Does pop really go stale?
Yes, says "Beverage World," the magazine of the soft-drink industry. Virtually all diet sodas, in particular, can go stale because it is made with the artificial sweetener aspartame. When used in beverages, aspartame has a shelf life of about three months. After that, the aspartame breaks down and the product can end up tasting somewhat bitter or different than expected.
The breakdown is not a problem in most major markets because of efficient shelf rotation. In stores where products move more slowly, however, this could be a problem.
And, if that can of soda that you've had in your pantry since last summer doesn't taste quite right when you finally open it, it likely is because it has gone stale.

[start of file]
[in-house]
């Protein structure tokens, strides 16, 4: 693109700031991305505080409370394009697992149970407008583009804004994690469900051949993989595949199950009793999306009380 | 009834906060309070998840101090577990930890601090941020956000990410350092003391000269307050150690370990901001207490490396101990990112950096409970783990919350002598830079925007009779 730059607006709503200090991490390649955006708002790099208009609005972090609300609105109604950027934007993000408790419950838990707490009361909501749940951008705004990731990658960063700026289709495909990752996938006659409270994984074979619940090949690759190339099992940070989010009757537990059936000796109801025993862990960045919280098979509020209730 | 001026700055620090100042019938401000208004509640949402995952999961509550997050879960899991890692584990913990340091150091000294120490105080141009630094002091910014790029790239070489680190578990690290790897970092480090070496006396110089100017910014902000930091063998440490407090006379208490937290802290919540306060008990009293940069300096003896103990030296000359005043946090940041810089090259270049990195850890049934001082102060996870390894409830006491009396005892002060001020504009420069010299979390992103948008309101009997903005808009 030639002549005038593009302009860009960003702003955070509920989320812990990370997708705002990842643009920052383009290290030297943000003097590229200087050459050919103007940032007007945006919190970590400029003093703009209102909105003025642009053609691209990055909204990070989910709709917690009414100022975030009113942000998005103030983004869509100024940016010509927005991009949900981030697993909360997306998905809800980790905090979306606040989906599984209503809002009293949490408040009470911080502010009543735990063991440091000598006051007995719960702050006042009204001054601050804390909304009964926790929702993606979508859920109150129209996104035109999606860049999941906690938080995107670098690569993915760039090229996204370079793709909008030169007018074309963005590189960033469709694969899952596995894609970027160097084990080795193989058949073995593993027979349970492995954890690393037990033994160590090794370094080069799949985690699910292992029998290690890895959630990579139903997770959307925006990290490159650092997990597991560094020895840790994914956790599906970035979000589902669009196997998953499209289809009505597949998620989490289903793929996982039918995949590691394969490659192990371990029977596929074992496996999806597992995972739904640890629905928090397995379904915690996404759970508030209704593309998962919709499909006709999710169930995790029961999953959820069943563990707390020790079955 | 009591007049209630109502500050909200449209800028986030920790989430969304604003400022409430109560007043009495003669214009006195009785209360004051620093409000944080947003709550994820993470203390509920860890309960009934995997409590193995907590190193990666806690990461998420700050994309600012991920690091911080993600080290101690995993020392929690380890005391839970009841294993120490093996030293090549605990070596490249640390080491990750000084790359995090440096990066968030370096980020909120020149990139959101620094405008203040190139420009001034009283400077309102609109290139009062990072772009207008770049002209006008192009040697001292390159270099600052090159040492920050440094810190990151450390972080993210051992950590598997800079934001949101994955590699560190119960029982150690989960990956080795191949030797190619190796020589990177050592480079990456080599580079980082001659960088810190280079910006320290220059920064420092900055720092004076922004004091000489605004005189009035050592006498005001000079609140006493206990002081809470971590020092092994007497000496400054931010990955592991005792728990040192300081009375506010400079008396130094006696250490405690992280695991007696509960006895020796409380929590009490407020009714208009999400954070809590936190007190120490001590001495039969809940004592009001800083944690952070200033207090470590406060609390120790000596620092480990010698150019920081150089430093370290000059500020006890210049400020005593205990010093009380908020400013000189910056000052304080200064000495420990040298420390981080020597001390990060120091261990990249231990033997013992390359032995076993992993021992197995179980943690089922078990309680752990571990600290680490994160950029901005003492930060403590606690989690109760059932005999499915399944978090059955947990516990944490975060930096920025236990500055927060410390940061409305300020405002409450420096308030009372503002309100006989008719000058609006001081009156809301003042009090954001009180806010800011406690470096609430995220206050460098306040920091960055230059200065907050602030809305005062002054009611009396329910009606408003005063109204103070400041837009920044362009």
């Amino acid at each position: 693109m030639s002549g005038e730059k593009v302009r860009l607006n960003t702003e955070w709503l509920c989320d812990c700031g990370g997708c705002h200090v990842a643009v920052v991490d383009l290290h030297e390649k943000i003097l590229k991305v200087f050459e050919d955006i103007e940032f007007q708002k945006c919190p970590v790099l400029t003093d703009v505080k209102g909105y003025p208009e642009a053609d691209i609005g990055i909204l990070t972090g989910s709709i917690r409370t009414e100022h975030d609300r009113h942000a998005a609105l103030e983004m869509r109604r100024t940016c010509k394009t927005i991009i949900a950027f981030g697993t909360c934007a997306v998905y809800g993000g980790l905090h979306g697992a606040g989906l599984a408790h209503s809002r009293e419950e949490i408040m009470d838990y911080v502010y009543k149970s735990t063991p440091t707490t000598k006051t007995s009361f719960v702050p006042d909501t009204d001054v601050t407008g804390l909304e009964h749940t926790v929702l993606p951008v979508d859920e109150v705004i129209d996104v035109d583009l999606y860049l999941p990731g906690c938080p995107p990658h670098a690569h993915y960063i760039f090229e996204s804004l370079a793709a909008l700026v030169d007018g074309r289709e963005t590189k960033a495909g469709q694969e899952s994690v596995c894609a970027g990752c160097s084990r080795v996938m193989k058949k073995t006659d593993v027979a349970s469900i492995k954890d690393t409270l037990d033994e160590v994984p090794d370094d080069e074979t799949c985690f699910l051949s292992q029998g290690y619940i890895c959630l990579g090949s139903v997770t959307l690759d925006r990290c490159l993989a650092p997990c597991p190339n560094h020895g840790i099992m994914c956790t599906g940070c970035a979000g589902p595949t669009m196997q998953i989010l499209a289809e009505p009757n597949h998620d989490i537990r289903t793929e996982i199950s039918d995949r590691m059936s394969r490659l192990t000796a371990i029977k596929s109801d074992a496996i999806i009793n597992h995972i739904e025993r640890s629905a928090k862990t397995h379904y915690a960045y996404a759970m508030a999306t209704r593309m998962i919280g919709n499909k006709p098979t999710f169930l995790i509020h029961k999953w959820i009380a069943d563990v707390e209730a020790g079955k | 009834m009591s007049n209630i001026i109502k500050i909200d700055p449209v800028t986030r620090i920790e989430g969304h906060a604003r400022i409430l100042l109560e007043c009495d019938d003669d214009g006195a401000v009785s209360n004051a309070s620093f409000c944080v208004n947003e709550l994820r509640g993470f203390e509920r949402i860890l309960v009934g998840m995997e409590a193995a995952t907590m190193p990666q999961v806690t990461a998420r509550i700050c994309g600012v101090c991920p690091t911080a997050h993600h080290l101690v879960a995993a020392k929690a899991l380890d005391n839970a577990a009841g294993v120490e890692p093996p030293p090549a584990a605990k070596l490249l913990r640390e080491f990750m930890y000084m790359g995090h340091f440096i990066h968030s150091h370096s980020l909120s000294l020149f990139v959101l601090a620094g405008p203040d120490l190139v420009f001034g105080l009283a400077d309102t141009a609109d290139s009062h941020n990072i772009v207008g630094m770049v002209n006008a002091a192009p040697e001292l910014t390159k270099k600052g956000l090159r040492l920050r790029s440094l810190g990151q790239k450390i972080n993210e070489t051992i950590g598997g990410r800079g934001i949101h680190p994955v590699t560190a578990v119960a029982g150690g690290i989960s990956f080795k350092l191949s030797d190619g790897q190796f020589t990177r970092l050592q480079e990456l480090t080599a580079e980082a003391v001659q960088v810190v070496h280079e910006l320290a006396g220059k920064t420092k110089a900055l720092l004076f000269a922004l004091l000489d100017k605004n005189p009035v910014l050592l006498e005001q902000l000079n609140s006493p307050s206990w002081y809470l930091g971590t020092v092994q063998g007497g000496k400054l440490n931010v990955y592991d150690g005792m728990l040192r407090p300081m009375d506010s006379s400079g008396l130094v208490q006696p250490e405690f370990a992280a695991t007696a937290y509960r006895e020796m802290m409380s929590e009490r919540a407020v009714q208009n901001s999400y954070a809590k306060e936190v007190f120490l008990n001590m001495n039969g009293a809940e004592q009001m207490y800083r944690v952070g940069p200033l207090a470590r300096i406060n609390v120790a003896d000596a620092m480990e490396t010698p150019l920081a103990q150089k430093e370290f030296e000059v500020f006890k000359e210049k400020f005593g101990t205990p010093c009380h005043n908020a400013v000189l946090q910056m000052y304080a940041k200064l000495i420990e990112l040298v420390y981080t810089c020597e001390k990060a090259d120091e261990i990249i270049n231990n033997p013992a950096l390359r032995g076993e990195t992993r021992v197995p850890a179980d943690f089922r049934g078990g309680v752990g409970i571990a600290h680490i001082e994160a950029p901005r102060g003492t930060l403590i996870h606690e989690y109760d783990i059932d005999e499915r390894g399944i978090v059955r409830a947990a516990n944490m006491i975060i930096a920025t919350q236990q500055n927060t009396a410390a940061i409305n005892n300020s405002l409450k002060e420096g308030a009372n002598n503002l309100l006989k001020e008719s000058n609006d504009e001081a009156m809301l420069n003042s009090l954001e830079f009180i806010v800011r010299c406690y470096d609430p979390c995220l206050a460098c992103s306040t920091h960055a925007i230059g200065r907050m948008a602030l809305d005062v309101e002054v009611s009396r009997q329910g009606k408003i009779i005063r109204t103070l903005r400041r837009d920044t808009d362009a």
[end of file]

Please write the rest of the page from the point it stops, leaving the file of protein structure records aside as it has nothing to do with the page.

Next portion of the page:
How much vitamin C is enough?
Mary Clarke, nutrition education extension specialist, says that adult tissues can become saturated with about 200 milligrams daily. The present RDA is only 60 mg. which is enough to prevent deficiency symptoms but not enough to prevent other diseases. Smokers need more because of all the free radicals that are produced when tobacco is burned. Also, researchers don't yet know how much vitamin C older people need, especially those who are chronically ill. Best guesses are that 200 milligrams is a better minimum than 60 mg but certainly a total of 250 mg to 500 mg daily from both foods and supplements are OK. The new RDA recommendations for vitamin C are expected in fall 1999. By the way, it doesn't matter whether the vitamin C is manufactured or extracted from natural sources such as rose hips. Synthetic and natural vitamins have the same formula and structure.
-- Susan Krumm is an extension agent in family and consumer sciences with K-State Research and Extension-Douglas County, 2110 Harper. She can be reached at 843-7058.